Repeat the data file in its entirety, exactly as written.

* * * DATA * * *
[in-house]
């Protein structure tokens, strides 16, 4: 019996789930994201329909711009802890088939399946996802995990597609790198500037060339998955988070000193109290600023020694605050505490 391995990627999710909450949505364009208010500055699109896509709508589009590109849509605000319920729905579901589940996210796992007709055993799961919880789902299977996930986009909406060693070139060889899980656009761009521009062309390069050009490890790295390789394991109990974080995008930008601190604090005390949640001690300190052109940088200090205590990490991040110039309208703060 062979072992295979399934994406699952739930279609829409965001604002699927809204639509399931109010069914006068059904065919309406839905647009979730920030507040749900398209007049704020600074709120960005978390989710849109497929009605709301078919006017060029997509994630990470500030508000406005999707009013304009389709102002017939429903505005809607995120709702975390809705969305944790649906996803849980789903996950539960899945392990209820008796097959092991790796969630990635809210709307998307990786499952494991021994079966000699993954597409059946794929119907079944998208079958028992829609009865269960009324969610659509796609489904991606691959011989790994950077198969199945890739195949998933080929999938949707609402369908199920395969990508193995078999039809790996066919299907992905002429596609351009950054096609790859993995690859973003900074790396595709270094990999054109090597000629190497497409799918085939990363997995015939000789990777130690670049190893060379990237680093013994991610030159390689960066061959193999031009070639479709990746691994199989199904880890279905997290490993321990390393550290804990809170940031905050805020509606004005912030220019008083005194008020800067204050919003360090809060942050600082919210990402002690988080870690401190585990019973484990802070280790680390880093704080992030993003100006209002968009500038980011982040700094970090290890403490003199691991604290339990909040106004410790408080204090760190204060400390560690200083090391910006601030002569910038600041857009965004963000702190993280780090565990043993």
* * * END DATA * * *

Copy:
[in-house]
């Protein structure tokens, strides 16, 4: 019996789930994201329909711009802890088939399946996802995990597609790198500037060339998955988070000193109290600023020694605050505490 391995990627999710909450949505364009208010500055699109896509709508589009590109849509605000319920729905579901589940996210796992007709055993799961919880789902299977996930986009909406060693070139060889899980656009761009521009062309390069050009490890790295390789394991109990974080995008930008601190604090005390949640001690300190052109940088200090205590990490991040110039309208703060 062979072992295979399934994406699952739930279609829409965001604002699927809204639509399931109010069914006068059904065919309406839905647009979730920030507040749900398209007049704020600074709120960005978390989710849109497929009605709301078919006017060029997509994630990470500030508000406005999707009013304009389709102002017939429903505005809607995120709702975390809705969305944790649906996803849980789903996950539960899945392990209820008796097959092991790796969630990635809210709307998307990786499952494991021994079966000699993954597409059946794929119907079944998208079958028992829609009865269960009324969610659509796609489904991606691959011989790994950077198969199945890739195949998933080929999938949707609402369908199920395969990508193995078999039809790996066919299907992905002429596609351009950054096609790859993995690859973003900074790396595709270094990999054109090597000629190497497409799918085939990363997995015939000789990777130690670049190893060379990237680093013994991610030159390689960066061959193999031009070639479709990746691994199989199904880890279905997290490993321990390393550290804990809170940031905050805020509606004005912030220019008083005194008020800067204050919003360090809060942050600082919210990402002690988080870690401190585990019973484990802070280790680390880093704080992030993003100006209002968009500038980011982040700094970090290890403490003199691991604290339990909040106004410790408080204090760190204060400390560690200083090391910006601030002569910038600041857009965004963000702190993280780090565990043993």